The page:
Statues were of dead people – dead rich, dead famous, or just plain dead. The rich and the famous paid for their statues, which probably explains the fine classical look of many of the subjects. Would you really depict his lordship wih three chins and a pot belly if it meant that you would never again get work from him, or from any of his friends? The striking poses and noble air pleased the person paying the bill; they hardly provided much interest or excitement to future generations, each of which felt compelled to keep up the tradition of appearing like some figure from ancient mythology or from the Roman aristocracy.
Sometimes statues were not of people who were not dead rich or dead famous, they were of the plain dead, or of the sculptor’s imagination of what the plain dead looked like. The plain dead were usually soldiers, standing aloft war memorials in villages and towns across the country, they were impassive and expressionless. Few attempts ever seem to have been made to capture the spirit of those who stare out of the old photographs; the photographers in those hellish places do Tommy Atkins a better service than any number of cold, marble carvings.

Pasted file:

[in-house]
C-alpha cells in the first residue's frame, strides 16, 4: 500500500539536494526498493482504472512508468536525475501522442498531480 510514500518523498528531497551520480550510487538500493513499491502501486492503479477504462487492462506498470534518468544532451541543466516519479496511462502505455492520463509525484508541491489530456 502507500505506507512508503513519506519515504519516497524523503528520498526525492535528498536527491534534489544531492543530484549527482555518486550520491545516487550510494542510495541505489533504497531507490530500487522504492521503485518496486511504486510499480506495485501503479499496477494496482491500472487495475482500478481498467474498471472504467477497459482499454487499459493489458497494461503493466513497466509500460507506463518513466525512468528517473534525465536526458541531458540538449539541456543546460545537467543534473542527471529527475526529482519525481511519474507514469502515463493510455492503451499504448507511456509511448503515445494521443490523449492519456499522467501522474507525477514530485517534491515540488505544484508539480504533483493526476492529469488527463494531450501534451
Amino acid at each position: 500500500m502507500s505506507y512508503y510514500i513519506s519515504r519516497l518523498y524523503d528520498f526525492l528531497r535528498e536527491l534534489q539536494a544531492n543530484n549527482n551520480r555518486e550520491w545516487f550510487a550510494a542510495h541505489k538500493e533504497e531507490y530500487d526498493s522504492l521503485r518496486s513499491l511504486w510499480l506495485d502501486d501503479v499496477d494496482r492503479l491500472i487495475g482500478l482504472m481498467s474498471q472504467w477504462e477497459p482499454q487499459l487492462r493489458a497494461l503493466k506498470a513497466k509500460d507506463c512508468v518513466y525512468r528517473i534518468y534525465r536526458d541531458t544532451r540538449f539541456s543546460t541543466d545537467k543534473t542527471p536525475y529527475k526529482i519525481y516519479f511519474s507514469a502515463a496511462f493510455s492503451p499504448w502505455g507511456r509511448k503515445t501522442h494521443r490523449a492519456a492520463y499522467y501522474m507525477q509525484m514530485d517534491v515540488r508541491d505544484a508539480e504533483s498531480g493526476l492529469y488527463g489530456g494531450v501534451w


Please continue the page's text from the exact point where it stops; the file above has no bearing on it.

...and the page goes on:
Prejudiced before even reaching the street, the Musee Rodin did not seem likely to offer a lively afternoon of entertainment. The staff were curt, “Join that line there. No! The queue to the left”, (this led to accusations of queue jumping – you can’t win). “Carry your bag in front of you!” “Use that door there!” Maybe sultry August Sunday afternoons and having to deal with hundreds and hundreds of visitors are not conducive to eirenic personalities.
Eventually, the exhibits were reached. It was astonishing that one sculptor could produce so much work; when did he sleep? Rodin seemed able to fill marble and stone and bronze with life; the figures had personality, but what did they think? What did the models think as Rodin worked at his pieces? What did the great and good make of themselves? Did the statues think the same things as the subects?
Going out into the garden, we reached his most famous piece, “The Thinker”. There must be an abundance of literature on the subject, on the high and the intellectual thoughts The Thinker might be having, but what if he was asked?
“Looking a bit pensive today, mate.”
“Ha, ha. I’ve only heard that a million times”.
“What are you thinking about?”
“Being honest, I’m thinking that I’ve got a pain in the bum from sitting here all day and I’m wondering if it’s not time that you lot all went home”.
“Listen, I paid to come to see you”.
“No you didn’t, you paid to get a bit of piece and quiet; you don’t even like statues”.
“All right, but what are you really thinking about?”
“Same as you, same as most people, the ordinary, everyday things.”
“You mean stuff like, “It’s hot today. How much money have I got in my wallet? What are we having for tea? Are the family all well.”
“Precisely, mate. By the time you have those thought about, there’s not much time for anything else, and if you get those right, there’s not much else to worry about”.
“Yeah, not bad for a statue. Now shove off and leave me in peace.”